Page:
Our three Penobscot County Commissioners made an astute decision today when they decided to defer action on whether to grant an advance tax increment financing deal to the wind corporation that wants to build the Passadumkeag wind park in the Grand Falls area.

If the TIF had been granted, that news would have been used by the developer to claim in the application process before the Maine Department of Environmental Protection that it has substantial local support when, in fact, several landowners in the affected region raised questions and objections.

The danger of forest fires caused by burning wind towers was one of the unanswered questions that bothered the commissioners. Both the DEP and the Land Use Regulation Commission admitted early last year that they had approved all of Maine’s wind farms without any regard to the possibility of forest fires. They had not even contacted the state fire marshal for his input. Soon after, the DEP did make a perfunctory inquiry but received only a sketchy response.

There have been several hundred turbine fires in the United States and abroad. Some of those fires sent flaming parts up to a half mile from the tower sites. The forest fires that turbines have caused in Europe, California and elsewhere occurred mostly on turbines less than 200 feet tall and located in nonmountainous areas. Lightning strikes are one major cause of such fires.

In Maine, we now have 470 foot towers located high up on remote, forested mountain tops. The higher the elevation and the taller the tower, the greater the odds a turbine will be hit by lightning. A 470-foot tower, of course, is one-and-a-half times taller than the length of a football field, goal post to goal post. Firefighters everywhere have said when a turbine burns, all that they can do is watch and allow them to burn themselves out.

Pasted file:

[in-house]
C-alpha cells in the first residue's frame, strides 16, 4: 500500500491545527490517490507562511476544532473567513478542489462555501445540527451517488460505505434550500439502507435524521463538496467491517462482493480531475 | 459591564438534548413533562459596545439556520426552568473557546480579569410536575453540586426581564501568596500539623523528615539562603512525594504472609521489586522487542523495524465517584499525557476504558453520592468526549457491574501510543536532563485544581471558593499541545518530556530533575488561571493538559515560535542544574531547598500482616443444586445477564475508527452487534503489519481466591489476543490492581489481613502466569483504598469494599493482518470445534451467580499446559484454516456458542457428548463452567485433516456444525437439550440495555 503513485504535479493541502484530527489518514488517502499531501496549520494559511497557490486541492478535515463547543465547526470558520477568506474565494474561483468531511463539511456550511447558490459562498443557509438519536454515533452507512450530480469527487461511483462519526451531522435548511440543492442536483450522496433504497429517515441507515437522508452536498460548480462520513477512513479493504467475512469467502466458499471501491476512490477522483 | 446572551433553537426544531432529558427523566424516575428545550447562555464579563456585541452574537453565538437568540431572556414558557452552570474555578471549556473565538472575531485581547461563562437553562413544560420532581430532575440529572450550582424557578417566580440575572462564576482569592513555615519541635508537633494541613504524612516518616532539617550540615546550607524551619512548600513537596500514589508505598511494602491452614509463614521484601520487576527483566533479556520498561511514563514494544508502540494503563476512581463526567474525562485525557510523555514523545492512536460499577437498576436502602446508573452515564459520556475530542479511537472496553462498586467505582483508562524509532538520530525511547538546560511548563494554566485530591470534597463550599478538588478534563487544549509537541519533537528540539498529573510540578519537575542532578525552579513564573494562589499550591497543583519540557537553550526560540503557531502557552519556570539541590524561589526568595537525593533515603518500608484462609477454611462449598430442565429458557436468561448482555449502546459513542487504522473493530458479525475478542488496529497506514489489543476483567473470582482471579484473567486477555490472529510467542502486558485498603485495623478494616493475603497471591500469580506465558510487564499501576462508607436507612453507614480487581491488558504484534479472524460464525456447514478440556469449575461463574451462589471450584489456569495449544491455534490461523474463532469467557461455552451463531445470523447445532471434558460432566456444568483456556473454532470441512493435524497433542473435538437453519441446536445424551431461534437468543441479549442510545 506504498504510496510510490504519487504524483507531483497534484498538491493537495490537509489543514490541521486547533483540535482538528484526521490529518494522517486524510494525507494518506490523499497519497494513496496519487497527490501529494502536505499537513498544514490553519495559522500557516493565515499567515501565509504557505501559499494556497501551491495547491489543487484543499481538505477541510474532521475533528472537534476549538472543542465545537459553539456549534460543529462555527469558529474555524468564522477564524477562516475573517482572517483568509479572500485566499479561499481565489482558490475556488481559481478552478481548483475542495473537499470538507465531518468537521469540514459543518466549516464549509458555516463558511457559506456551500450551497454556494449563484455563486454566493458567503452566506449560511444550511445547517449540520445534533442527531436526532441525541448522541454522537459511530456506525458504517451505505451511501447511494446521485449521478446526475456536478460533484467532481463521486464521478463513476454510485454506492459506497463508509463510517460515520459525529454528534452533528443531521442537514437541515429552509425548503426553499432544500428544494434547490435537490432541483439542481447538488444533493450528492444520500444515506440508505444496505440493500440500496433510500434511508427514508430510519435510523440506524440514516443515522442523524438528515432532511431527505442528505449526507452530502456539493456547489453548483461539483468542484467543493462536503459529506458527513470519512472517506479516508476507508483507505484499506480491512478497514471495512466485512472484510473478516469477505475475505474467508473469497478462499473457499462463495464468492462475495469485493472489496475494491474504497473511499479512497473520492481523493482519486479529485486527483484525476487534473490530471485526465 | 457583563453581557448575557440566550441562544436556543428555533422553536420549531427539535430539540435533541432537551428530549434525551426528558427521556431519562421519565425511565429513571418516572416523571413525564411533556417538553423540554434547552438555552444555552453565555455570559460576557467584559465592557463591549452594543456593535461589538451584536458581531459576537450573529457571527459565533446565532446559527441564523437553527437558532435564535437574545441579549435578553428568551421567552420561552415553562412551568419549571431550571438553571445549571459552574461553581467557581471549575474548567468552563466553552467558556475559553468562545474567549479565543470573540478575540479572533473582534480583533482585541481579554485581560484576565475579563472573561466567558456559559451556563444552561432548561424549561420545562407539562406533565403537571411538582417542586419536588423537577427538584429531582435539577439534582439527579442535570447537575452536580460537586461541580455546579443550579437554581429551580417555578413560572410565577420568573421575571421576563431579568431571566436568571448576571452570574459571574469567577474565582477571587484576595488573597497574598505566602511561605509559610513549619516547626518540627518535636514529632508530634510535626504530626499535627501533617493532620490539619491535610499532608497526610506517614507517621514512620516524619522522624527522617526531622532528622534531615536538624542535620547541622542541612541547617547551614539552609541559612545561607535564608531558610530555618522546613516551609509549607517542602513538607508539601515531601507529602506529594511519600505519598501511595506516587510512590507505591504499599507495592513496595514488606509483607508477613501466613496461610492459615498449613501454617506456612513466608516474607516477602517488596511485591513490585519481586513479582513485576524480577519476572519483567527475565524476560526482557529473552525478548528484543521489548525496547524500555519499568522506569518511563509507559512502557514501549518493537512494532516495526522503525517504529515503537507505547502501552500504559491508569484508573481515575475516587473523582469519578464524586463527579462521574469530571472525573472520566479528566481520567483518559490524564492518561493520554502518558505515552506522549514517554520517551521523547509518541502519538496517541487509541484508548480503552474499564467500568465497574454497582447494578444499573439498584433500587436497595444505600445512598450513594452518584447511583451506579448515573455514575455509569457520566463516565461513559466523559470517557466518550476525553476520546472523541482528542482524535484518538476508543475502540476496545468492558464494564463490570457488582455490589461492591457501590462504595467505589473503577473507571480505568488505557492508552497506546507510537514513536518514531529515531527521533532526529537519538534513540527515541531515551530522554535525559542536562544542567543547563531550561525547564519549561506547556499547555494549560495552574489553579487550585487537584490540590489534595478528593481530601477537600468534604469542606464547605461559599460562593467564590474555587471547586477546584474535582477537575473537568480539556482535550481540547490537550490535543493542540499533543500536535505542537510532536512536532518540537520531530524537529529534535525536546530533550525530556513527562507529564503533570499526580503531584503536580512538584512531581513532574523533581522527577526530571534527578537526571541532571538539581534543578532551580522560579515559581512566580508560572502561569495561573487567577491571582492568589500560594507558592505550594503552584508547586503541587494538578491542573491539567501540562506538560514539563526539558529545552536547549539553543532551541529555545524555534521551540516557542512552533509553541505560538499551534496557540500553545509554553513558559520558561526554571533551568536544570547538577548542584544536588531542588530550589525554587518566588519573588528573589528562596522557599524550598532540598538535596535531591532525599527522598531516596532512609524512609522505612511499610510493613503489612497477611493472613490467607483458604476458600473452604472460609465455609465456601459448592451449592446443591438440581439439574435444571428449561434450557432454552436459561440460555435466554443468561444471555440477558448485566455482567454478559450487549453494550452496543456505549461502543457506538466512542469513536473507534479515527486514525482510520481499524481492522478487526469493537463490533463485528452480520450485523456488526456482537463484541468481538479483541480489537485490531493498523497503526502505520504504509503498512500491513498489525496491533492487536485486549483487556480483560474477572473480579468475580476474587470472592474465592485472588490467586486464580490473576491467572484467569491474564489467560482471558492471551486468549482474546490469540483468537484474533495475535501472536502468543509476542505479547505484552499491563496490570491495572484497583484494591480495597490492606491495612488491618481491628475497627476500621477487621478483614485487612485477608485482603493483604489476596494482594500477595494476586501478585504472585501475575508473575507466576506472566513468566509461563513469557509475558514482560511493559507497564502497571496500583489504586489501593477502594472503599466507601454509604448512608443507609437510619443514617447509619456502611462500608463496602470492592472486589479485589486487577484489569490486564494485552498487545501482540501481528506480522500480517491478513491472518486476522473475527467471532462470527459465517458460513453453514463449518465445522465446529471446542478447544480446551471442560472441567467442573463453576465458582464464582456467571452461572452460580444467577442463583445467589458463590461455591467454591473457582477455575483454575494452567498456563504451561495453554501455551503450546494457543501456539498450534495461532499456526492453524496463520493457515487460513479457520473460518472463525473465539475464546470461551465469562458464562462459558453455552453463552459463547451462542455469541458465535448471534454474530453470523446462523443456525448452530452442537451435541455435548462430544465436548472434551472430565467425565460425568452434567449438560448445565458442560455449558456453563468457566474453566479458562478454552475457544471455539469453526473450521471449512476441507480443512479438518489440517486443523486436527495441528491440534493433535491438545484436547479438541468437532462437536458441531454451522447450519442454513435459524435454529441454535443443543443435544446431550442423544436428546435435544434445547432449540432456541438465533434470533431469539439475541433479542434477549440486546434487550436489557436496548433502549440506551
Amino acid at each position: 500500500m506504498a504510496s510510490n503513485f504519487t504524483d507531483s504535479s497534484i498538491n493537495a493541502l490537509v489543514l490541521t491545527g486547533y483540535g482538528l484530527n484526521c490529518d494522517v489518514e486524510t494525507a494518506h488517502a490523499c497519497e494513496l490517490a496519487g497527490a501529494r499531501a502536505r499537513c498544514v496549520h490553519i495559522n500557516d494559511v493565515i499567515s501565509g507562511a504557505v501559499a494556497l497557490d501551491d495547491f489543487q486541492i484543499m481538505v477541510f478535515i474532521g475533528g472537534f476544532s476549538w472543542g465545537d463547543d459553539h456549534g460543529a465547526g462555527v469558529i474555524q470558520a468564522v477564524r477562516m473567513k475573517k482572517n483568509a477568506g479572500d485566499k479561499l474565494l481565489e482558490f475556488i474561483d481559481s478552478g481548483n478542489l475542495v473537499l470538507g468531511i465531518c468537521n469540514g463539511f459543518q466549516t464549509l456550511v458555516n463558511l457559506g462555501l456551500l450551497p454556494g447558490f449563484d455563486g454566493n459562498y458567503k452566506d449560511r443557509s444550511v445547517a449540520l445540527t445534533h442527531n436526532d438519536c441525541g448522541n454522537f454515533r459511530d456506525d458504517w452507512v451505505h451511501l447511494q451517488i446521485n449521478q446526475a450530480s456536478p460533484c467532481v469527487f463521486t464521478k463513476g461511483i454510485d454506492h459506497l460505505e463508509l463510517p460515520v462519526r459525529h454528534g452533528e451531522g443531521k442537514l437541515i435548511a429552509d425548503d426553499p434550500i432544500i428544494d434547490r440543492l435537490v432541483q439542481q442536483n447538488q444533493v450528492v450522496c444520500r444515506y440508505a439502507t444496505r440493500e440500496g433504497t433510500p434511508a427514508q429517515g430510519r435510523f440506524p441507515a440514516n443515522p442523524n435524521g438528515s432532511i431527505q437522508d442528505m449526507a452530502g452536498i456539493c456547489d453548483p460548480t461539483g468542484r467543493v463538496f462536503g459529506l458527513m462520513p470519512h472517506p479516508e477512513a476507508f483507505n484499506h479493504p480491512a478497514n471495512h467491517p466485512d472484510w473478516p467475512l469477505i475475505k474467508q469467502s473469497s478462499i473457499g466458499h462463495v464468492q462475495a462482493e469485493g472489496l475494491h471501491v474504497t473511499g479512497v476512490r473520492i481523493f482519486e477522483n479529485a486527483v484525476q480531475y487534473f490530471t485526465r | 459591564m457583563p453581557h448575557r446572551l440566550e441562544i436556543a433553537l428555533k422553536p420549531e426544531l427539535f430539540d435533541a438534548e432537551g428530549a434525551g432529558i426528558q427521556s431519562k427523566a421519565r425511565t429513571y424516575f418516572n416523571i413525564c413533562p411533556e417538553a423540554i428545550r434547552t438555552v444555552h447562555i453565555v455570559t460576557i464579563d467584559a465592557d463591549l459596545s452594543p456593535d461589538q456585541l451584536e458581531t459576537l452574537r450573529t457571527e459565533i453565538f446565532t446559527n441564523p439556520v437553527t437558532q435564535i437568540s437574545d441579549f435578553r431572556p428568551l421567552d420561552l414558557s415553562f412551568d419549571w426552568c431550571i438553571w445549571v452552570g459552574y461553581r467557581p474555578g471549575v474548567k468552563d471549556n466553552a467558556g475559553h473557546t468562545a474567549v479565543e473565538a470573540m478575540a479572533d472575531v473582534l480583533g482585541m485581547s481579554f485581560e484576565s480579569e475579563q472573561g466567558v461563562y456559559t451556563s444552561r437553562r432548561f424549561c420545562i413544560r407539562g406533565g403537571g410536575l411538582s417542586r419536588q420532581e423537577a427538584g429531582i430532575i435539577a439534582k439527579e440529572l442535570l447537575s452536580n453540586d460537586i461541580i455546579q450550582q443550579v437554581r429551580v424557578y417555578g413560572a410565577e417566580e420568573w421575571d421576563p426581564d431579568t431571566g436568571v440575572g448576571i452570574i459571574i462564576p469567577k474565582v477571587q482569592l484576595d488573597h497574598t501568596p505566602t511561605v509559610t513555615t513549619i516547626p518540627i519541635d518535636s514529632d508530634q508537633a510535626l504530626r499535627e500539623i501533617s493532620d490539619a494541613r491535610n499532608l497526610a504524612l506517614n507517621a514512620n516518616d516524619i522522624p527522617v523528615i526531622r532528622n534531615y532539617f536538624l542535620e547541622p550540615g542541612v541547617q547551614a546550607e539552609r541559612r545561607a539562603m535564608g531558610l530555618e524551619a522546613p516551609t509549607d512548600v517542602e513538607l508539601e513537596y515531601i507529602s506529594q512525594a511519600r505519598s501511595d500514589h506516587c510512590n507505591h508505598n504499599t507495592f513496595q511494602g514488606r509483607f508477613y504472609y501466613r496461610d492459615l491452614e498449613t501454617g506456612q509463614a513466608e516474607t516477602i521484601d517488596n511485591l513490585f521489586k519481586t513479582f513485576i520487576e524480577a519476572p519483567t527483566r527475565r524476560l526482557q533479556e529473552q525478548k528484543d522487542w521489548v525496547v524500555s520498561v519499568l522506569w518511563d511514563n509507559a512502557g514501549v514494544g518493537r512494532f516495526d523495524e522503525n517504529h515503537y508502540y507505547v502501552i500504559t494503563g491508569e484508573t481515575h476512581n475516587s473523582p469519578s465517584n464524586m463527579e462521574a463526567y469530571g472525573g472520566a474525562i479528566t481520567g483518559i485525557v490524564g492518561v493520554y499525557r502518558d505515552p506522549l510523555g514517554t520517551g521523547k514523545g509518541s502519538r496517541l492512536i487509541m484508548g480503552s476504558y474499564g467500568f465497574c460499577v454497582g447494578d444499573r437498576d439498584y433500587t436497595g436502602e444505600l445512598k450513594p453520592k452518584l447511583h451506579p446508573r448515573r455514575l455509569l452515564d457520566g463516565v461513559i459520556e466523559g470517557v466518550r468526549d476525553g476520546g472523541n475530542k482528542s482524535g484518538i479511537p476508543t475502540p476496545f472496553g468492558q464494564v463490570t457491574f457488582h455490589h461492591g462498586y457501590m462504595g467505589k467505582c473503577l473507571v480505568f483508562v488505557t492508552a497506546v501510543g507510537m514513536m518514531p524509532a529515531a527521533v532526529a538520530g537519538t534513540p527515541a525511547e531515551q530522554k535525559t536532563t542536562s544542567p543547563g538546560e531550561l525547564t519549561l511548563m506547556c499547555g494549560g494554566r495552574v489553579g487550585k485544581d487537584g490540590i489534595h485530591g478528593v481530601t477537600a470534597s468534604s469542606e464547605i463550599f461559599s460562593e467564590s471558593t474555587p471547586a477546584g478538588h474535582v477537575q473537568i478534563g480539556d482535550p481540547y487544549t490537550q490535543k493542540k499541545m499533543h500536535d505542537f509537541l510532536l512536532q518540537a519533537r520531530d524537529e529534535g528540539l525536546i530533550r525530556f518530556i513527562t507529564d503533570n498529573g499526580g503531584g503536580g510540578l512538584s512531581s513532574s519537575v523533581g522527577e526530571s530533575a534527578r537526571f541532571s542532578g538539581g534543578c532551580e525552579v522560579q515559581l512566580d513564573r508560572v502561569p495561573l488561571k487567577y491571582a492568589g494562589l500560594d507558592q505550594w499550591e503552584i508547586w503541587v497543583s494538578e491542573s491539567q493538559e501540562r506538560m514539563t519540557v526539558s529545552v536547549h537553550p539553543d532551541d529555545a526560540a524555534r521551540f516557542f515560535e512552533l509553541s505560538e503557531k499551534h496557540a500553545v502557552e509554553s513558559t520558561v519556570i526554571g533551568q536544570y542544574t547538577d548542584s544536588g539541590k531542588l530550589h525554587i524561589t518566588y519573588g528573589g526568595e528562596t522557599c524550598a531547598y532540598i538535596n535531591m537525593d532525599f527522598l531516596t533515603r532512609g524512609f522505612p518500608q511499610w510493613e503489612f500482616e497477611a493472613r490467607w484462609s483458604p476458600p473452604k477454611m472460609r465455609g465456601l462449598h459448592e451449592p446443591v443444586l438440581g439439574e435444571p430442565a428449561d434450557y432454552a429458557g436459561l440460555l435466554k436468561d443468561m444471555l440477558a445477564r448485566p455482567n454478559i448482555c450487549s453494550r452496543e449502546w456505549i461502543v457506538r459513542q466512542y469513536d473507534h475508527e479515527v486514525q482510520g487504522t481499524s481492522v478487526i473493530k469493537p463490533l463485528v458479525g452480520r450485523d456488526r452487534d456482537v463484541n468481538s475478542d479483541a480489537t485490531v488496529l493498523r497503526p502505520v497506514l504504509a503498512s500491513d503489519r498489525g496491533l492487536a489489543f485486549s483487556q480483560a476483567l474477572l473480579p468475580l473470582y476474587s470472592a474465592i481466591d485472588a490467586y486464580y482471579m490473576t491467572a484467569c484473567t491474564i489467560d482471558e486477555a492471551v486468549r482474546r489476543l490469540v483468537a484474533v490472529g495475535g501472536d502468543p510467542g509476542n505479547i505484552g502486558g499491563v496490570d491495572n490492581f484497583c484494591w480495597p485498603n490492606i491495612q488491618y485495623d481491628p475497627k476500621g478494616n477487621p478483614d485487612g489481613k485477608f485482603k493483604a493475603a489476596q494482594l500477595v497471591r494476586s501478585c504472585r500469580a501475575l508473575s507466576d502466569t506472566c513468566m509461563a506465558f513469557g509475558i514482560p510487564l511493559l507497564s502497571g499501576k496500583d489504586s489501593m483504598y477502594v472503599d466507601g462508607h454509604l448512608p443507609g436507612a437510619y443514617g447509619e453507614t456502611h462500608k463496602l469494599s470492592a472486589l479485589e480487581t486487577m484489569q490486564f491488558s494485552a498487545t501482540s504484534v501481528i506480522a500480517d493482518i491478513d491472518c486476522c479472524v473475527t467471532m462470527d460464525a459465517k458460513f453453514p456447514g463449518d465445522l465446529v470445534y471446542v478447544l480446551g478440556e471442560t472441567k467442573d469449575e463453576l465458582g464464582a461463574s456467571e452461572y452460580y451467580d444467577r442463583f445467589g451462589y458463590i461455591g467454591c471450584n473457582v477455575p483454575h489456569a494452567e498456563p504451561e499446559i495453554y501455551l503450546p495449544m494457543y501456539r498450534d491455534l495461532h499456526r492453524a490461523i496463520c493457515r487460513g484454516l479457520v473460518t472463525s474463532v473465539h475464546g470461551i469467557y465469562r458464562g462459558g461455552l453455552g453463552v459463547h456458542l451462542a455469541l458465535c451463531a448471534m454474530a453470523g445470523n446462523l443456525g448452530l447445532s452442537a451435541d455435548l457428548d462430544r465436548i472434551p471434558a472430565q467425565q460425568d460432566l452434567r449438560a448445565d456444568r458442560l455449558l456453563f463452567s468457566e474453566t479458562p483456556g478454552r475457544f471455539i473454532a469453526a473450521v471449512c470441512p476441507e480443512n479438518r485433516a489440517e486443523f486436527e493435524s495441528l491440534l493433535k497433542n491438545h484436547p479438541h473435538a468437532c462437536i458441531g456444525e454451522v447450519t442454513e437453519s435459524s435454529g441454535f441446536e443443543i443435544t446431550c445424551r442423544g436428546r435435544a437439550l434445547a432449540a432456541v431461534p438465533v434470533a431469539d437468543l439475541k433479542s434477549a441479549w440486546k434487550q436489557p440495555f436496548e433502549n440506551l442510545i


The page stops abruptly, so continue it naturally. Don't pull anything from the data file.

When Australia lost 200,000 acres of forest lands in a national park to a fire caused by a wind farm, it passed a law that prevents locating wind turbines near forests and fields.

There also are substantial internal causes of turbine fires. When wind blows more than 50 miles per hour, brakes must be applied harshly and swiftly, and that action causes friction in the nacelle. Each nacelle is surrounded by about 200 gallons of hot oil. Oil leaks are common. When a turbine catches fire, the blades, whirling at 100 miles per hour, cause flaming pieces of the nacelle to fly into the air, often coming into contact with oil-soaked or tinder-dry vegetation.

Unlike Maine, in Europe they take the forest fire danger very seriously. Three years ago, the Confederation of Fire Protection Associations in Europe recommended such measures as state experts sending lubricants to laboratories at two- to five-year intervals to ensure they have not weakened. Weakened oil contributes to the friction that causes internal fires. They also have state inspectors to ensure that special oil leakage prevention measures are in place and that all maintenance procedures have been followed to the letter. I could not find a single state regulation in Maine concerned with a single aspect of wind turbine operations.

The people of Penobscot County were well served by their commissioners when they deferred action on the TIF while allowing the DEP to deal with the important forest and turbine fire questions.

Clyde MacDonald is a resident of Hampden.